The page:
The ECC needs to make a large statement in order to regain not only the trust of American Indian people, but also to those in other communities of color. Scholars believe that the Doctrine of Discovery fueled white supremacy insofar as white European settlers claiming to be instruments of divine design and possessing cultural superiority.
Is this what we stand for? Sometimes a wound has to be reopened before it can properly heal. We cannot continue to ignore this or act as though this doesn’t exist.
What do you love about the context in which you live? How does that help you to experience God in a unique way?
Roger: I love living in this community because I am not only learning about the history of what American Indian people have endured for centuries, but I am also constantly reminded of the hope and resiliency of these people.
God created these people who have an unbelievably beautiful culture. For decades, the government and various religions have shared a mission to take that culture away.
What do you see as important needs in your community or about those in your context?
Roger: Our community has several needs. This reservation has an unemployment rate which exceeded 60 percent pre-pandemic. The tribe and a few other outside entities have addressed food shortages with food pantries, food drives and soup kitchens.
One immediate need that I see right now is winter gear for those cold North Dakota winters; hats, gloves, scarfs and winter coats.
Are you part of a particular association or ethnic-specific part of the ECC? What can you tell us about that? What do you enjoy about being a part of this community?
Roger: I am a part of the African American and Native American groups within the ECC. As a Black man, it has been great having the support and encouragement from both groups. My wife is also a part of the Native American group and has found connections and family who continue to encourage and support her as well.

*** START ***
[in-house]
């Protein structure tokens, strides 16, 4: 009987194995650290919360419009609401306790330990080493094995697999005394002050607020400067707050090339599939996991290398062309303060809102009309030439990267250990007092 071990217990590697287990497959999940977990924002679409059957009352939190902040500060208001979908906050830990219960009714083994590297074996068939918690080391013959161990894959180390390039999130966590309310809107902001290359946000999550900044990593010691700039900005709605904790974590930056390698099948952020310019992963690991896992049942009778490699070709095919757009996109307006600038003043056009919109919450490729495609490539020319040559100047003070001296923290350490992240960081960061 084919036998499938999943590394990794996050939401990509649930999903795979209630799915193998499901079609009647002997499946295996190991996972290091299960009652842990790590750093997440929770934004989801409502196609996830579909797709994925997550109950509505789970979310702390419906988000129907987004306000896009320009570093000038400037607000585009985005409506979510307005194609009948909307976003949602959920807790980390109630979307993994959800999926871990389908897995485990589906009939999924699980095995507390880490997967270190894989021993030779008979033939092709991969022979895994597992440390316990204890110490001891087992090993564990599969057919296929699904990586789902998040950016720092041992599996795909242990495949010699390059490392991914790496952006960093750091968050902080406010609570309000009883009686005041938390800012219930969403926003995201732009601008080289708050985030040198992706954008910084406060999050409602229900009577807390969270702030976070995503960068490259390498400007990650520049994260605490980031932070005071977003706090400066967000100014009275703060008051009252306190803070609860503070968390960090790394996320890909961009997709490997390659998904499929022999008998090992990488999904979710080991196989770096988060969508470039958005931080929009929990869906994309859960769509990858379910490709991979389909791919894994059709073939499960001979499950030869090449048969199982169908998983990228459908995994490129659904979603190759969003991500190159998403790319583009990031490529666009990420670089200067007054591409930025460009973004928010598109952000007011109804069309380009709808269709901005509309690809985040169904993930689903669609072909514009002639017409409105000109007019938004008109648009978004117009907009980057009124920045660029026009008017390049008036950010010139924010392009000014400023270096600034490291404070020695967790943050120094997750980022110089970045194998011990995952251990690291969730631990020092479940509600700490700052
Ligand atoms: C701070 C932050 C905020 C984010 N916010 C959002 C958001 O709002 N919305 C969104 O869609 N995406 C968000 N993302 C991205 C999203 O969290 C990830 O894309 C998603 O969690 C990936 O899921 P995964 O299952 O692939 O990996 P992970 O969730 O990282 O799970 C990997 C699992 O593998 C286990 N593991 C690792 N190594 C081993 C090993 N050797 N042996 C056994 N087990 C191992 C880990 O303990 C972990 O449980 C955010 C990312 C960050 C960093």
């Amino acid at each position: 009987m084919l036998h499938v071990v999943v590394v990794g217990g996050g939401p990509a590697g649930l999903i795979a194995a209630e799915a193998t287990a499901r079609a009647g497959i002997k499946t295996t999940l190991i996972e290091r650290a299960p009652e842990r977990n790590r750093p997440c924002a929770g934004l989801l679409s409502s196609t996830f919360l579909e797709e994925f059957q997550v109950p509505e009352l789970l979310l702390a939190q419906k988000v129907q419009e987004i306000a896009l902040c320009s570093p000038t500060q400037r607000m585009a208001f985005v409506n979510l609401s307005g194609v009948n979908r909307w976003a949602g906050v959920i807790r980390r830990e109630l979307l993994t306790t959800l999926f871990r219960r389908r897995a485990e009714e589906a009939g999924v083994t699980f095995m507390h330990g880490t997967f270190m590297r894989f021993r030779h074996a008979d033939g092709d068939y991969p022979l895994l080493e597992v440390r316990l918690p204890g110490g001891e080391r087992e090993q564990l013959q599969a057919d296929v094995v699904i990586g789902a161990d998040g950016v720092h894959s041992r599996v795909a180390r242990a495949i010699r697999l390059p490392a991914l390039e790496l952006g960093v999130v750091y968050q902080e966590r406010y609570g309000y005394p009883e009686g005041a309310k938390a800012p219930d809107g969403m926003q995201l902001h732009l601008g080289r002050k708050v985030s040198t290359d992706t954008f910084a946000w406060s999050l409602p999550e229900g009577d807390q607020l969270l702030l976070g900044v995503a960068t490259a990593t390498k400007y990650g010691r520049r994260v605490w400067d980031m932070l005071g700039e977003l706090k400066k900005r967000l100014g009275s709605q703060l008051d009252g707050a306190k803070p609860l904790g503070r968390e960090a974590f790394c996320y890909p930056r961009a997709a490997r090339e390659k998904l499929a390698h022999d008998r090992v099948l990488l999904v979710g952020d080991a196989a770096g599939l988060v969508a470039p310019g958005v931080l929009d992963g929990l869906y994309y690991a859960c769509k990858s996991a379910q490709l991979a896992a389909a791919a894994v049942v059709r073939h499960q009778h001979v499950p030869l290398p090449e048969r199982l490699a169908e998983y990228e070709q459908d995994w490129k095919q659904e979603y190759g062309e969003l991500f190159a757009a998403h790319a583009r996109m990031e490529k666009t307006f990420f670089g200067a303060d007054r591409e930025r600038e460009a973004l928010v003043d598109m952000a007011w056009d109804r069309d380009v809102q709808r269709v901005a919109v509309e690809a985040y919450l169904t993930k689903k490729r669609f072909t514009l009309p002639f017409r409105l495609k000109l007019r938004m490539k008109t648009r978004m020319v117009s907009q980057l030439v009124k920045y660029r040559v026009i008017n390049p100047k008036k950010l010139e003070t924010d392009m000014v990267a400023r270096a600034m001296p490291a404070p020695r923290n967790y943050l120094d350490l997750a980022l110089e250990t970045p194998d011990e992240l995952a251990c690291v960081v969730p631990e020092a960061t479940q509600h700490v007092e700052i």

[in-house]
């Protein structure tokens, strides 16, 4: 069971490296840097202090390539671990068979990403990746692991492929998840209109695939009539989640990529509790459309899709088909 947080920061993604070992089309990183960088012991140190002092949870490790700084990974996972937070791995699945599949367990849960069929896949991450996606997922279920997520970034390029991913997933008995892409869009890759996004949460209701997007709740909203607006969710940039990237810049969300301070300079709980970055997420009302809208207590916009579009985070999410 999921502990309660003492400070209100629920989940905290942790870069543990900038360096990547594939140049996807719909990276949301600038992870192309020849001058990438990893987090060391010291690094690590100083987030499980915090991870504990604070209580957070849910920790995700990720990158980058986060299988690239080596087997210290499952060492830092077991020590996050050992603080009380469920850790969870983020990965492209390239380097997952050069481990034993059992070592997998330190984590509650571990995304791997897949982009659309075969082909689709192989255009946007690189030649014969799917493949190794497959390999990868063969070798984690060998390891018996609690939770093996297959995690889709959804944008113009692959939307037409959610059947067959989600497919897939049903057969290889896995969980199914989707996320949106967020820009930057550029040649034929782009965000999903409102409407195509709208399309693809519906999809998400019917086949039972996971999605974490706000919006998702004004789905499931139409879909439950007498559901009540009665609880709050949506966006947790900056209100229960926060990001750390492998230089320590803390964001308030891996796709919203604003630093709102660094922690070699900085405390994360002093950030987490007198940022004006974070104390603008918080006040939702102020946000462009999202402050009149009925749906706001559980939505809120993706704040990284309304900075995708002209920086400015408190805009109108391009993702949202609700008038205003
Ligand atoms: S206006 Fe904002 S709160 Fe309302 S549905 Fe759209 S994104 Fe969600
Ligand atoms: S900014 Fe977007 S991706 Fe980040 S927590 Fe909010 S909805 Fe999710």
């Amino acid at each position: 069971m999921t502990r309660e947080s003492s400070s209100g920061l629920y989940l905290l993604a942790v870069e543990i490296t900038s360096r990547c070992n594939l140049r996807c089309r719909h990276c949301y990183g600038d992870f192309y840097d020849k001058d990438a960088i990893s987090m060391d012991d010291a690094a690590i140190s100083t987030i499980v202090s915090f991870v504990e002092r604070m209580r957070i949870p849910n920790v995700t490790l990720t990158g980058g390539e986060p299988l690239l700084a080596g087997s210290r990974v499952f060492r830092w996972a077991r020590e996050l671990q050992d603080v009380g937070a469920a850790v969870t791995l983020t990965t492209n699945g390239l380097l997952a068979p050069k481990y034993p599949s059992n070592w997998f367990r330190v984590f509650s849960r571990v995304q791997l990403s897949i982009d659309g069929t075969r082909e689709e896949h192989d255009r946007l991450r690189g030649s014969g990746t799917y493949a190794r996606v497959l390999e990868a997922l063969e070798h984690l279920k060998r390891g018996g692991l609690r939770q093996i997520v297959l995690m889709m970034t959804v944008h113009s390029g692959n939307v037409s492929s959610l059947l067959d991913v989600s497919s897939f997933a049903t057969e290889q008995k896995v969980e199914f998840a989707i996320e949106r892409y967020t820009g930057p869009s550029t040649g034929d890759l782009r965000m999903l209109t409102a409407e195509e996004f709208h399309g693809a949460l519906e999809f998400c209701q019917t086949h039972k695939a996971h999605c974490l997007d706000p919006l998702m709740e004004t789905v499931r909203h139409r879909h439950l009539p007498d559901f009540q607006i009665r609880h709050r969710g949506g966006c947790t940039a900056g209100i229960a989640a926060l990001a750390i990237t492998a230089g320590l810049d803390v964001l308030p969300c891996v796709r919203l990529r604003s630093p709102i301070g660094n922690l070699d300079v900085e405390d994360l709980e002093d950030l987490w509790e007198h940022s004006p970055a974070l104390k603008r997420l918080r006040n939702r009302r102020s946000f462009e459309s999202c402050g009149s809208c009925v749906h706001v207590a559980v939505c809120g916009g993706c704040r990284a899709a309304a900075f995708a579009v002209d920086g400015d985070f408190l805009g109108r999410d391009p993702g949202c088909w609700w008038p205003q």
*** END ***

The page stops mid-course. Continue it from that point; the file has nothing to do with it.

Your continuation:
What resources would you recommend for those who want to learn more?
- “Unsettling Truths: The Ongoing, Dehumanizing Legacy of the Doctrine of Discovery” by Mark Charles and Soong Chan-Rah
- “Everything You Wanted to Know about Indians but Were Afraid to Ask” by Anton Treuer
- 9 Books for Native American Heritage Month
- Turtle Mountain Band of Chippewa Indians website
- Turtle Mountain Community College
Christian Action Commission (CAC), with the support of the Mosaic Commission and LMDJ, will be presenting a resolution in June at Gather 2021, regarding the repudiation of the Doctrine of Discovery.
Want to learn more about the Doctrine of Discovery? Here are two ways you can do that:
- Take this survey to help us gauge where our denomination is on this topic.
- Join a panel discussion on Tuesday, Nov. 24, at 2:30 p.m. We will be hearing stories about the Doctrine of Discovery’s direct impact from some of our Indigenous brothers and sisters. To join us for this webinar, please register here.